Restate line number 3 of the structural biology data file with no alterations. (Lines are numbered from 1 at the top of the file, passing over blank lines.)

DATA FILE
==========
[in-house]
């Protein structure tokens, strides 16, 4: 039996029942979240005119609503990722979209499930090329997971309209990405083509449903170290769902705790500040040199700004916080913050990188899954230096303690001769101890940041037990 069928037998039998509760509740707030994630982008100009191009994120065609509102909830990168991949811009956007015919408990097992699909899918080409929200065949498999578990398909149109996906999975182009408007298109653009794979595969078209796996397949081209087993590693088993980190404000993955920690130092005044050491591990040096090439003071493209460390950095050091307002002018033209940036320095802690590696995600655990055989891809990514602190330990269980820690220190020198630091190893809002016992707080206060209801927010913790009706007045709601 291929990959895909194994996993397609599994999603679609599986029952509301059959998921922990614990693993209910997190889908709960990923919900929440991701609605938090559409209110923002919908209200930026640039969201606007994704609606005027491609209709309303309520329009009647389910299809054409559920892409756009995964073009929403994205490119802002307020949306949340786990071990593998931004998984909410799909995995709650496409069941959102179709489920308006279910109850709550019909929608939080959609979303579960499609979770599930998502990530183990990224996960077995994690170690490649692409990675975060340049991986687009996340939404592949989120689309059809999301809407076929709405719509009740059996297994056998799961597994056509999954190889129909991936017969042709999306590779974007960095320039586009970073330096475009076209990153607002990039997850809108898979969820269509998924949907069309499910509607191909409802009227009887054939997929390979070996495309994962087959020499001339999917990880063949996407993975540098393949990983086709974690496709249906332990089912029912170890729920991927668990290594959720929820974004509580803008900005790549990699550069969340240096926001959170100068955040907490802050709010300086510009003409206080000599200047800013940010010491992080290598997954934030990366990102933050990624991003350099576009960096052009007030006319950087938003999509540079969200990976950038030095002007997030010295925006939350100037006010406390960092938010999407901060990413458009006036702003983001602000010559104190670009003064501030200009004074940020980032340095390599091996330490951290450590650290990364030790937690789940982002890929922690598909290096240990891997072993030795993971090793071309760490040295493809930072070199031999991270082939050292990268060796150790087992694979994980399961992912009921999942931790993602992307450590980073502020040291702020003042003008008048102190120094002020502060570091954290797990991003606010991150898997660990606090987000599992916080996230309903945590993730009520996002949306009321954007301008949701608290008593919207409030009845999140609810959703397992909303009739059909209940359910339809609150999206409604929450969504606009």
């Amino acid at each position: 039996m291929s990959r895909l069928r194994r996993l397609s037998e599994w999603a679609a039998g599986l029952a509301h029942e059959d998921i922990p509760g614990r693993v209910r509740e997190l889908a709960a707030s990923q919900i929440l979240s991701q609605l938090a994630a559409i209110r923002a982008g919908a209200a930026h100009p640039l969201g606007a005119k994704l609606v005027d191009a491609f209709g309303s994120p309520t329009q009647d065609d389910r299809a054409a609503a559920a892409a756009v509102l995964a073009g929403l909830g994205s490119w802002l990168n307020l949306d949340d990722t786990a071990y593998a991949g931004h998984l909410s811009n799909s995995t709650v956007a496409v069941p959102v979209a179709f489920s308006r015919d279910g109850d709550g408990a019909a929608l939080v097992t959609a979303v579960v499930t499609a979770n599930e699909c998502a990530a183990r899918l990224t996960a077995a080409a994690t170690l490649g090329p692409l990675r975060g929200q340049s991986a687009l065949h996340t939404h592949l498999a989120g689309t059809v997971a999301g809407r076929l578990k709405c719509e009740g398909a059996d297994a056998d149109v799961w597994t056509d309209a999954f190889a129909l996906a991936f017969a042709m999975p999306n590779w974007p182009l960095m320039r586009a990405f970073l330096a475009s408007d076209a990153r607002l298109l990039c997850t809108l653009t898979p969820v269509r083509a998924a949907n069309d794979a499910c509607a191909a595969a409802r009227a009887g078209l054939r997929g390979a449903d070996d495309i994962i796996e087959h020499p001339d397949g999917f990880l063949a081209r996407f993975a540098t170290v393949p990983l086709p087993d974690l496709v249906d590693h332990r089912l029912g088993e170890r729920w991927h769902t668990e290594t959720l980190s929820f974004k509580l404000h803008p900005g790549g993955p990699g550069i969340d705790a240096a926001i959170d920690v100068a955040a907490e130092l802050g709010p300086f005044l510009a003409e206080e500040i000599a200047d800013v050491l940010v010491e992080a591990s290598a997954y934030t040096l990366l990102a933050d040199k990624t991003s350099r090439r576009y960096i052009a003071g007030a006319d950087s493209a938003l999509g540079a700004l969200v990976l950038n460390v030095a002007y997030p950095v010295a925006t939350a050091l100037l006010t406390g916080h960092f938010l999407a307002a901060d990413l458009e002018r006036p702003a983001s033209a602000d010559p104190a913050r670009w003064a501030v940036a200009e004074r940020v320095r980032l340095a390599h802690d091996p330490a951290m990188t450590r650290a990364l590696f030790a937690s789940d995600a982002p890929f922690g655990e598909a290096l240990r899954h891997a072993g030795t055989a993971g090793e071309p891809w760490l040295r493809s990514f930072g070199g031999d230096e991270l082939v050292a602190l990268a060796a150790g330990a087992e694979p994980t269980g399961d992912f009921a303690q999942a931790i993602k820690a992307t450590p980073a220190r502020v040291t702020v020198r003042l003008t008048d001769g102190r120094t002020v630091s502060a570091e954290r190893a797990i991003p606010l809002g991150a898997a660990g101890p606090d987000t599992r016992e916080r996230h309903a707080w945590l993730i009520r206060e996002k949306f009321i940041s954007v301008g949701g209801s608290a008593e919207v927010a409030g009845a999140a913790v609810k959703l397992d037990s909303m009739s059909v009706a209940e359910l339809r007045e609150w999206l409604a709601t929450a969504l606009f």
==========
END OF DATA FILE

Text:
């Amino acid at each position: 039996m291929s990959r895909l069928r194994r996993l397609s037998e599994w999603a679609a039998g599986l029952a509301h029942e059959d998921i922990p509760g614990r693993v209910r509740e997190l889908a709960a707030s990923q919900i929440l979240s991701q609605l938090a994630a559409i209110r923002a982008g919908a209200a930026h100009p640039l969201g606007a005119k994704l609606v005027d191009a491609f209709g309303s994120p309520t329009q009647d065609d389910r299809a054409a609503a559920a892409a756009v509102l995964a073009g929403l909830g994205s490119w802002l990168n307020l949306d949340d990722t786990a071990y593998a991949g931004h998984l909410s811009n799909s995995t709650v956007a496409v069941p959102v979209a179709f489920s308006r015919d279910g109850d709550g408990a019909a929608l939080v097992t959609a979303v579960v499930t499609a979770n599930e699909c998502a990530a183990r899918l990224t996960a077995a080409a994690t170690l490649g090329p692409l990675r975060g929200q340049s991986a687009l065949h996340t939404h592949l498999a989120g689309t059809v997971a999301g809407r076929l578990k709405c719509e009740g398909a059996d297994a056998d149109v799961w597994t056509d309209a999954f190889a129909l996906a991936f017969a042709m999975p999306n590779w974007p182009l960095m320039r586009a990405f970073l330096a475009s408007d076209a990153r607002l298109l990039c997850t809108l653009t898979p969820v269509r083509a998924a949907n069309d794979a499910c509607a191909a595969a409802r009227a009887g078209l054939r997929g390979a449903d070996d495309i994962i796996e087959h020499p001339d397949g999917f990880l063949a081209r996407f993975a540098t170290v393949p990983l086709p087993d974690l496709v249906d590693h332990r089912l029912g088993e170890r729920w991927h769902t668990e290594t959720l980190s929820f974004k509580l404000h803008p900005g790549g993955p990699g550069i969340d705790a240096a926001i959170d920690v100068a955040a907490e130092l802050g709010p300086f005044l510009a003409e206080e500040i000599a200047d800013v050491l940010v010491e992080a591990s290598a997954y934030t040096l990366l990102a933050d040199k990624t991003s350099r090439r576009y960096i052009a003071g007030a006319d950087s493209a938003l999509g540079a700004l969200v990976l950038n460390v030095a002007y997030p950095v010295a925006t939350a050091l100037l006010t406390g916080h960092f938010l999407a307002a901060d990413l458009e002018r006036p702003a983001s033209a602000d010559p104190a913050r670009w003064a501030v940036a200009e004074r940020v320095r980032l340095a390599h802690d091996p330490a951290m990188t450590r650290a990364l590696f030790a937690s789940d995600a982002p890929f922690g655990e598909a290096l240990r899954h891997a072993g030795t055989a993971g090793e071309p891809w760490l040295r493809s990514f930072g070199g031999d230096e991270l082939v050292a602190l990268a060796a150790g330990a087992e694979p994980t269980g399961d992912f009921a303690q999942a931790i993602k820690a992307t450590p980073a220190r502020v040291t702020v020198r003042l003008t008048d001769g102190r120094t002020v630091s502060a570091e954290r190893a797990i991003p606010l809002g991150a898997a660990g101890p606090d987000t599992r016992e916080r996230h309903a707080w945590l993730i009520r206060e996002k949306f009321i940041s954007v301008g949701g209801s608290a008593e919207v927010a409030g009845a999140a913790v609810k959703l397992d037990s909303m009739s059909v009706a209940e359910l339809r007045e609150w999206l409604a709601t929450a969504l606009f």